We Have Opened the Box
We Have Opened the Box
Mind-bending Innovation and Usability Included in Today’s Next-Generation Desktop OS
by Nathan Conger
Novell Connection Magazine – Q3 2006
Here’s an excerpt:
Since the dawn of the new millennium, the coming of a next generation Desktop OS has been foretold. The folks in Redmond promised their own innovative and timely release that included enhanced usability, integrated search, new graphical effects–and an obligatory hardware upgrade. Wait a second; that was 2003; what happened? That question merits another article altogether–one that mentions viruses, malware, trustworthy computing, software assurance and integration issues among other things.
So without further adieu, let me introduce you to the next generation desktop OS: SUSE Linux Enterprise Desktop 10, and all the great open source software that accompanies it.
Released in July 2006, SUSE Linux Enterprise Desktop 10 delivers on the promise of enhanced usability, integrated search, stunning new graphical effects, a comprehensive office productivity environment and more–all without having to upgrade your hardware.
How has so much innovation been achieved on the Linux platform in such short order? Two words: the Community. Because of the openness and flexibility of the Linux platform, thousands of individuals and organizations have contributed to Linux and to the many applications that leverage it up the stack. (We’ll explore many of these in this article, so keep reading!)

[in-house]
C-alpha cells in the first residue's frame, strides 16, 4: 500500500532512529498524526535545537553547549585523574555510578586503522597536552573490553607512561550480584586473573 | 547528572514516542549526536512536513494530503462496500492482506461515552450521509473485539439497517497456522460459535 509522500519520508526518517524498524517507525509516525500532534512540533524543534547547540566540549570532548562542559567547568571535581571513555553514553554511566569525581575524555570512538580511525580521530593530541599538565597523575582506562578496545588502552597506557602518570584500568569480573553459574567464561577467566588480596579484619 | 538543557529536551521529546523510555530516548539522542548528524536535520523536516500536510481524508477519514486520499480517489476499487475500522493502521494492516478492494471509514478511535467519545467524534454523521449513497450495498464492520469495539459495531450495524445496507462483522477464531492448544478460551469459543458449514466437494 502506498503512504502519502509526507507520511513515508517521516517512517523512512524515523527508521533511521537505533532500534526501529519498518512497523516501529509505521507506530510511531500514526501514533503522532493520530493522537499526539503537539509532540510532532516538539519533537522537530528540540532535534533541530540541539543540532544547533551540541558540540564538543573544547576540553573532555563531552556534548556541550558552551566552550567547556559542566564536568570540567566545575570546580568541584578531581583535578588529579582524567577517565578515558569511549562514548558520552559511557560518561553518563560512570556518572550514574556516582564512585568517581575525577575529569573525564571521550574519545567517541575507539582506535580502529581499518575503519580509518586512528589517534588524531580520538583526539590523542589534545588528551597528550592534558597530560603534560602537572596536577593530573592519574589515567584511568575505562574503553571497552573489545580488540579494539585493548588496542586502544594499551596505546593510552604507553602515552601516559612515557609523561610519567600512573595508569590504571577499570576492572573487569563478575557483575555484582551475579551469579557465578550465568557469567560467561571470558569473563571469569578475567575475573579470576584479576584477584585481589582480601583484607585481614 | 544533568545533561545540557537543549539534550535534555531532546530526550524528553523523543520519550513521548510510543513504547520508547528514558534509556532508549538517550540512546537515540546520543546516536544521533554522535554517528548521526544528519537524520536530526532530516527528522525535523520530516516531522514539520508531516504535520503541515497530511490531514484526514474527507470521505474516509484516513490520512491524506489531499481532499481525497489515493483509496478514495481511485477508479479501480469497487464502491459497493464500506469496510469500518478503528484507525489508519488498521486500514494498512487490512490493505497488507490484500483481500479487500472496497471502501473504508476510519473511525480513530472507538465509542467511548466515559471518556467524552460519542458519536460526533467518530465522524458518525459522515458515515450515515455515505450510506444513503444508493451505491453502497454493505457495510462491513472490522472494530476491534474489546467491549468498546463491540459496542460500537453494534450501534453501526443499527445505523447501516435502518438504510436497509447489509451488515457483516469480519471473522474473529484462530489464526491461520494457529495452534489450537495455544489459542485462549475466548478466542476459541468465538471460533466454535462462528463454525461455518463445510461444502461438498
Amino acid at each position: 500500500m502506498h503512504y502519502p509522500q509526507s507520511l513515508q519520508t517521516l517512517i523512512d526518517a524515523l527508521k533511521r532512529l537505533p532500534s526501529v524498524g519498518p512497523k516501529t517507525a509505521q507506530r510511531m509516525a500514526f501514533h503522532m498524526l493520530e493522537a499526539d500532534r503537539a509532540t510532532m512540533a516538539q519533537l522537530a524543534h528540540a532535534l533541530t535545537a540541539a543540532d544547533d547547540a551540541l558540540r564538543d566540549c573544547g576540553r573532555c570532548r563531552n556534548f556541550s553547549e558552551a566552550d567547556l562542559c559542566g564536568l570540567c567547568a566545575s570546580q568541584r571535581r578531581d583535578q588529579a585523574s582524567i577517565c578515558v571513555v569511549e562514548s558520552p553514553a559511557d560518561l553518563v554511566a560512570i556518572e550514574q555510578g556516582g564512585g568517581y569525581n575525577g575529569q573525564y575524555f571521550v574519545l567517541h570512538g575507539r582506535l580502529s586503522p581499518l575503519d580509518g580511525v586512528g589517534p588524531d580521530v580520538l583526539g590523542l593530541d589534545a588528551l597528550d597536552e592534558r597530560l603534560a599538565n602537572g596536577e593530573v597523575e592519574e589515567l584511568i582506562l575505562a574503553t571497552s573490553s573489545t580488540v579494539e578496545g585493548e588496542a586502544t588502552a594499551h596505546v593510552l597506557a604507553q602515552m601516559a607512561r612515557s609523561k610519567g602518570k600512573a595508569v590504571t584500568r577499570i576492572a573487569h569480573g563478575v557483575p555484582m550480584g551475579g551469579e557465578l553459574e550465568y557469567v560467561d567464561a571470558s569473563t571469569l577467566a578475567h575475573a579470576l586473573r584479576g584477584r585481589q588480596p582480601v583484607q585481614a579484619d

As an active member of the open source community, Novell realizes several benefits. It has leveraged the development efforts of like-minded organizations and individuals to bring these benefits to end users. Novell products enjoy greater interoperability with a wide variety of platforms and applications because of the community’s adherence to open standards.
Novell, in turn, demonstrates its good citizenship in the open source community by actively contributing to and maintaining a number of open source projects, including: GNOME, OpenOffice and the Linux kernel. (See Linux and Open Source Leadership in this article as well as Enjoy the Sensation! in this issue.)
Novell also sits on the board of Open Source Development Labs and is a member of the following three organizations:
- Open Document Format Alliance
- Open Invention Network
- Apache Foundation
Since the release of the 2.4 kernel (circa 2000), Linux has been on a steady march from the edge of the network, to a reference application
platform, to the core of the data center. Linux has become a de facto standard on the server, shipping preinstalled from several hardware vendors and system integrators. Linux server shipments alone grew 20.5 percent from 2004-2005, compared to 15.3 percent for Windows servers for the same time period. (http://lwn.net/Articles/161433/)
Is Linux a viable platform for your desktops today? YES! To understand the best-use cases for Linux on the desktop, it’s helpful to segment users into categories. Open Source Development Labs (OSDL) has identified five key user categories:
- fixed function
- transactional worker
- technical workstation
- basic office
- power user desktop